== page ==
Top cop and NGO ensure that 800 children have a new destiny

This uplifting news comes to us from Odisha, India.

For 800 children of brick kiln laborers from Western Odisha working in Telengana, the distant and faint hope of accessing formal education has happily become a reality.

The collective efforts of the Rachakonda Police Commisionerate, the District Collectors of Yadadri Bhuvangiri and Rangaredddy, the Brick Kiln Owners Association of India and the global non -profit group Aide et Action have made it possible for the children to go back to their homes in Odisha and enroll in Odia medium schools instead of being trapped in the vicious cycle of child labor.

Back in 2016, Aide et Action had begun a small-scale initiative in order to help a few children of migrant brick kiln workers in Telengana to access basic education in and around their parent’s worksites. This small initiative has now spread its wings to become a successful education project which is spread across nine worksite schools.

Operation Smile is a program that was thought up by the Ministry of Home Affairs, the government of India and under the auspices of this program, the police department and other government departments coordinate amongst themselves to rescue and rehabilitate children working in hazardous industries. Rachakonda Police Commissioner Mahesh M Bhagwat has been especially vigilant.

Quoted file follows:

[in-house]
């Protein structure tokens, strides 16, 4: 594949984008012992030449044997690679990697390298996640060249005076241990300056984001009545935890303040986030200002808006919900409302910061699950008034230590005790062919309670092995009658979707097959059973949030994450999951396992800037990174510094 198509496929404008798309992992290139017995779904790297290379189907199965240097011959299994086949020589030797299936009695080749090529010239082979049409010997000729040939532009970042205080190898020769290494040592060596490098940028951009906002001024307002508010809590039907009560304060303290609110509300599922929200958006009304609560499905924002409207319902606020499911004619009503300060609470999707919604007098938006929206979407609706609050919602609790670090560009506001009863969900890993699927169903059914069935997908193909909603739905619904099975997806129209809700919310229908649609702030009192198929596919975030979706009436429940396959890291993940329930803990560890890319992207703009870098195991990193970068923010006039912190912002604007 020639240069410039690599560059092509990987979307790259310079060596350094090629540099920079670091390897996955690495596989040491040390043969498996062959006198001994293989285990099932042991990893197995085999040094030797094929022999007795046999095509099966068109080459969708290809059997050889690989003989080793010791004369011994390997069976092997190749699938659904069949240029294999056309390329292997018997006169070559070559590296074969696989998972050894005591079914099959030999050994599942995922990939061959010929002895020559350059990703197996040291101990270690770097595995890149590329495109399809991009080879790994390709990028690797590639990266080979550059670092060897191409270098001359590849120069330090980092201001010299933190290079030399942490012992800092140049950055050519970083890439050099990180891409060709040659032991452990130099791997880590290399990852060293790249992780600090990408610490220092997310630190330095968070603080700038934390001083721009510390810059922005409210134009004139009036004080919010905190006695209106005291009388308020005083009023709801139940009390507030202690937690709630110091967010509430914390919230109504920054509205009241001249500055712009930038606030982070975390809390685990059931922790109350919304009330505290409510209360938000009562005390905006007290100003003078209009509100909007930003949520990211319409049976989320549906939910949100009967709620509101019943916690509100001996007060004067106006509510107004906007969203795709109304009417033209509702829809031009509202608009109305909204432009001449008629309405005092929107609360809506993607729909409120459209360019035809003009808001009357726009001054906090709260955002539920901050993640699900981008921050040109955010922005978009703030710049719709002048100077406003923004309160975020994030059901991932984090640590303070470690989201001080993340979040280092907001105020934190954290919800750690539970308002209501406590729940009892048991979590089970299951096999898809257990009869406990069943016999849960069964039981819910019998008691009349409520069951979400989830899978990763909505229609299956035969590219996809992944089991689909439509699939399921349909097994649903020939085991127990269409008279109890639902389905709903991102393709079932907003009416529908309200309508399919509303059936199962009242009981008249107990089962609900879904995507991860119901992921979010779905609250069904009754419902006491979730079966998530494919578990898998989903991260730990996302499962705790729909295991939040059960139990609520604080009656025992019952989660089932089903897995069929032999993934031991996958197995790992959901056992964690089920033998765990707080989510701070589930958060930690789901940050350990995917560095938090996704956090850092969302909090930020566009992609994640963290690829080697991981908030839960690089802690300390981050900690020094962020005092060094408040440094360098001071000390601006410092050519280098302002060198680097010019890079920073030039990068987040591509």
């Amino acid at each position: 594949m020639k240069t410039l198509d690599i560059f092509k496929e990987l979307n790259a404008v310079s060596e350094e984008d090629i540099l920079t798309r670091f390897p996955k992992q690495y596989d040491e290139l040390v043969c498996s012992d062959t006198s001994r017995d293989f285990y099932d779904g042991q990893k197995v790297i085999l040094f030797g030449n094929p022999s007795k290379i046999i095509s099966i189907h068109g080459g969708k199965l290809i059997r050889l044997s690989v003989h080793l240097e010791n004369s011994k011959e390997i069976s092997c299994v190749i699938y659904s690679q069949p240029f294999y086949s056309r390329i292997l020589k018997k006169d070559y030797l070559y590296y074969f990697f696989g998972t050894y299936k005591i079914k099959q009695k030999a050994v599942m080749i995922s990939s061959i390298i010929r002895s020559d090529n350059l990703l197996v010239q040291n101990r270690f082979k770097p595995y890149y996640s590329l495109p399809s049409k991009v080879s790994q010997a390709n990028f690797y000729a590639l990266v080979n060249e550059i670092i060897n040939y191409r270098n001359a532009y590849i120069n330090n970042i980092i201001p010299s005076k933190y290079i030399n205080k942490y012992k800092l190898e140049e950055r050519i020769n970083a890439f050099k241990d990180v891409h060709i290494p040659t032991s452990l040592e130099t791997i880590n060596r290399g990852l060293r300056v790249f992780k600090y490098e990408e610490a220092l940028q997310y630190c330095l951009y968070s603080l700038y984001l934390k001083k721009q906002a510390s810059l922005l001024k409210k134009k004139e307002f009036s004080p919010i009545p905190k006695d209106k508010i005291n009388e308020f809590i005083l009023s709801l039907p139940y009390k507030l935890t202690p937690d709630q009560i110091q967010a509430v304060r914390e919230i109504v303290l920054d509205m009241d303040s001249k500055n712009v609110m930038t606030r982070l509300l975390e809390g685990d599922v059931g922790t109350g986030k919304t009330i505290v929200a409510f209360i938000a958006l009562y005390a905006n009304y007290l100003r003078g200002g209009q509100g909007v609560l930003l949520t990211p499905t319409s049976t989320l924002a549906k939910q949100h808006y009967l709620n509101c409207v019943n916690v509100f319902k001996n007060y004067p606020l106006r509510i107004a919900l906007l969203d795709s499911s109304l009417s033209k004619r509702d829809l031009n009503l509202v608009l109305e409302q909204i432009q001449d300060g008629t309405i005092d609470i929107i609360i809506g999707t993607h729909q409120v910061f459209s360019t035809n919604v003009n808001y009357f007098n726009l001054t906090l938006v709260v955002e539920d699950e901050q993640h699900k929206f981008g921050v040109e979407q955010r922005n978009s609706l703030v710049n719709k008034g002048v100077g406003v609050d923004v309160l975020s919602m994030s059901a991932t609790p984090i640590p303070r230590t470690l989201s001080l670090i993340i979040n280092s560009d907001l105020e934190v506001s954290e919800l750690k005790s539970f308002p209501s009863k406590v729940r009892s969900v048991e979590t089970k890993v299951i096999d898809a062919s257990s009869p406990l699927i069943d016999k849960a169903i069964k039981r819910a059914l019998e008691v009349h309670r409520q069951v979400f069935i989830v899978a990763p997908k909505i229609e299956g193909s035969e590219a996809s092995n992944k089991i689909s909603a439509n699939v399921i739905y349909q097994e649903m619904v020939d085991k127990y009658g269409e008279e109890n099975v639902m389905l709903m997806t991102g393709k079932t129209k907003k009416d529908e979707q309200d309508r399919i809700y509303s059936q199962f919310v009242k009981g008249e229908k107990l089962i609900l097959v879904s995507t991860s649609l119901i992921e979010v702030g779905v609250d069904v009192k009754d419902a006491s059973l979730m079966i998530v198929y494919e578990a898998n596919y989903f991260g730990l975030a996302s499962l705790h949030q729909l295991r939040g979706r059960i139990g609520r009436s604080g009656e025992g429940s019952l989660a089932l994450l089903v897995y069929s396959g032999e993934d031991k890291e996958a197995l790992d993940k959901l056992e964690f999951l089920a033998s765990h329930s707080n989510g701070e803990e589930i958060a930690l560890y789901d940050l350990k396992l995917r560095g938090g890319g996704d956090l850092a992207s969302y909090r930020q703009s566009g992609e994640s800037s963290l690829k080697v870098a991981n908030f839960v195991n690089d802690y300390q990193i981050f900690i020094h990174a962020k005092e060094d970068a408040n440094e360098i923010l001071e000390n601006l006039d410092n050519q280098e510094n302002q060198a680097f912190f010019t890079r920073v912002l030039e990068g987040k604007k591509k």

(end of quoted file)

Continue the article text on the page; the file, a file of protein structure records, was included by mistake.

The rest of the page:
In one such operation, the police team rescued around 180 children who were working in brick kilns and not going to school. After this operation, the police received a tip-off and rescued another 170 children who were working in brick kilns and were being paid a measly 10,000 rupees for 6 months work.

A total of 16 brick kiln owners were booked under various provisions of the law but the police had to figure out what to do with the 350 children from Odisha. Fortunately, Aide et Action has worksite school models in place and it brought in teacher volunteers, from the home districts of these children to teach them in Odia medium.

After getting booked in many cases where they even could not get bail, the Brick Kiln Owner’s Association approached the police saying that they were ready to take care of the children’s education.

Since January 2017, 2914 children have passed out from these worksite schools with the latest batch being of 774 students. They will, at the end of the academic season be eligible for a grade level transition into Odia medium schools in the next year. Such efforts by the NGO Aide et Action have been facilitated by the cooperation of top cogs in the police force and have made the entire effort worth its while.

Image Source: The Better India

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